In my video, I am using whole milk but you can use milk with less fat like 2% or 1%. You can use this method also with buttermilk and in fact, if you want to have a vegan Quark, just use nutmilk like from almonds or cashew or use soy milk.

What to do With the Whey

dairy quark

So, after draining the quark, you will end up with a lot of whey and you might wonder what to do with it.
Whey is full of vitamins, minerals, and protein, too precious to discard!
I like to put some whey into my bath because it’s great for the skin. But taking a bath in Texas is only suitable on a cold winter day, so it’s not a year round option. Most of the time I am using whey for baking bread. I just substitute it for the water in the recipe and the bread turns out wonderful and even healthier. I highly recommend you try this!
In Germany you can buy whey drinks that are made with fruit juice, often from lemons or oranges with a little sugar or sweetener. Mixing you whey with a juice or adding it to a smoothie is a great idea, too.

But there is a lot more you can do with whey like making soap or using it in the garden … and there is a website that has a lot of great ideas, so I will just link it HERE.

What to Do With Quark

Oh, where should I start? You can bake a German Cheesecake with it, use it in a Strudel (Quarkstrudel aka Topfenstrudel), make desserts, make Quarkkuchen, use it as a bread spread either under some jam or a slice of cheese, mix it with garlic and herbs and use it as a dip or bread spread, make quark-oil dough for pizza or quiche or bake quark rolls … there are so many possibilities and I will definitely make more recipes that require quark in the future.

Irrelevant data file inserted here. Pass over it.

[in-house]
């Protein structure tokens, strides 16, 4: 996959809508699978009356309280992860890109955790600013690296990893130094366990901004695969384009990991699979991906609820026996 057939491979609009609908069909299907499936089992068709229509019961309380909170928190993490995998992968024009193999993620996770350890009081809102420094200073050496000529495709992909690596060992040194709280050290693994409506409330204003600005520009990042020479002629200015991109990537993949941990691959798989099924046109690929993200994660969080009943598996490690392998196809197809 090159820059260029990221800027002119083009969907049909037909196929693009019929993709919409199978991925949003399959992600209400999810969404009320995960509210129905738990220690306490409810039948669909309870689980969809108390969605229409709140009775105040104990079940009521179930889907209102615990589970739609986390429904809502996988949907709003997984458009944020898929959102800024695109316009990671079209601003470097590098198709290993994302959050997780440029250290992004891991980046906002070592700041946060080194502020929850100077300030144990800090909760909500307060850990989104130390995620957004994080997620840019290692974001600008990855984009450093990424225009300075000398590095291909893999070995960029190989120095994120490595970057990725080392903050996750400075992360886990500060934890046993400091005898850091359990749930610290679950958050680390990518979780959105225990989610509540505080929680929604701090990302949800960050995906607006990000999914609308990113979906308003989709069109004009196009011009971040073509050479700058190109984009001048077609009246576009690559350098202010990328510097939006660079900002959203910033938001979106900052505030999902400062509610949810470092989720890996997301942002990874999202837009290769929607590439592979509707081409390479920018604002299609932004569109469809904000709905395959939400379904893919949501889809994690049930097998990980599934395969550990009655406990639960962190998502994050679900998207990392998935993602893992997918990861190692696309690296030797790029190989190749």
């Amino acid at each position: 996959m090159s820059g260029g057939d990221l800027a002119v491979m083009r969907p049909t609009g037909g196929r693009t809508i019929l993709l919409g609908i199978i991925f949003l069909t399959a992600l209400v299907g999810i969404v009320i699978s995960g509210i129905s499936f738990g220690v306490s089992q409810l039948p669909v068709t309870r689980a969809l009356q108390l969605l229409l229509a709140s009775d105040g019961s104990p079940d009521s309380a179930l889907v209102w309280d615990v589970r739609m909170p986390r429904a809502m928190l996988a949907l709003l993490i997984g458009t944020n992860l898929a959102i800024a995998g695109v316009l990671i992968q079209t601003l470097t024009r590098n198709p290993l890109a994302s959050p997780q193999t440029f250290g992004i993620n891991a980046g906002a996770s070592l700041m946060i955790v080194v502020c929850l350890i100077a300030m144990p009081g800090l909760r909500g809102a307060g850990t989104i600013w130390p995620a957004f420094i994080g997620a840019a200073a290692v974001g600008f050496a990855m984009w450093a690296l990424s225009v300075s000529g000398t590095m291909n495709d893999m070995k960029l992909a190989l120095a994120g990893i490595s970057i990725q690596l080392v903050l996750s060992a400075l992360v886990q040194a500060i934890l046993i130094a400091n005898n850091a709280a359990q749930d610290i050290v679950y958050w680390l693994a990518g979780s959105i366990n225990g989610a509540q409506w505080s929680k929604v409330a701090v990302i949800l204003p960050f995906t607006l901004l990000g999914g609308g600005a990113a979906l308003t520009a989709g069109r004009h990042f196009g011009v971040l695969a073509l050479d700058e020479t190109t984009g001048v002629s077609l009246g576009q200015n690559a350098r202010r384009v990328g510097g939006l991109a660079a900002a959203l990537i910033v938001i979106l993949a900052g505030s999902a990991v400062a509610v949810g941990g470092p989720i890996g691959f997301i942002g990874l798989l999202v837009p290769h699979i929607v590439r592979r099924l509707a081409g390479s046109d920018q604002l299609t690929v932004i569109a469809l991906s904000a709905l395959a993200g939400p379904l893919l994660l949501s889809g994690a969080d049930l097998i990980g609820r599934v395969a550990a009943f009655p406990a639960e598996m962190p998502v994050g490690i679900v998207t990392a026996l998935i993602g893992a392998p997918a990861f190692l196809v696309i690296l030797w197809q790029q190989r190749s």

My favorite way to eat quark is with fresh strawberries, some chocolate shavings, and a little vanilla sugar!

Pin How to Make Quark to Pinterest

How to make German Quark from scratch
quark and whey

How to make Quark in the oven

Making Quark at home from scratch
5 from 2 votes
Prep Time 10 minutes
fermentation time + draining time 1 day
Course Breakfast, cheese, Dessert, German Ingredient
Cuisine German


oven with light bulb
cheese cloth
optional: oven thermometer


  • ½ gallon milk any good quality cow milk or nut milk / soy milk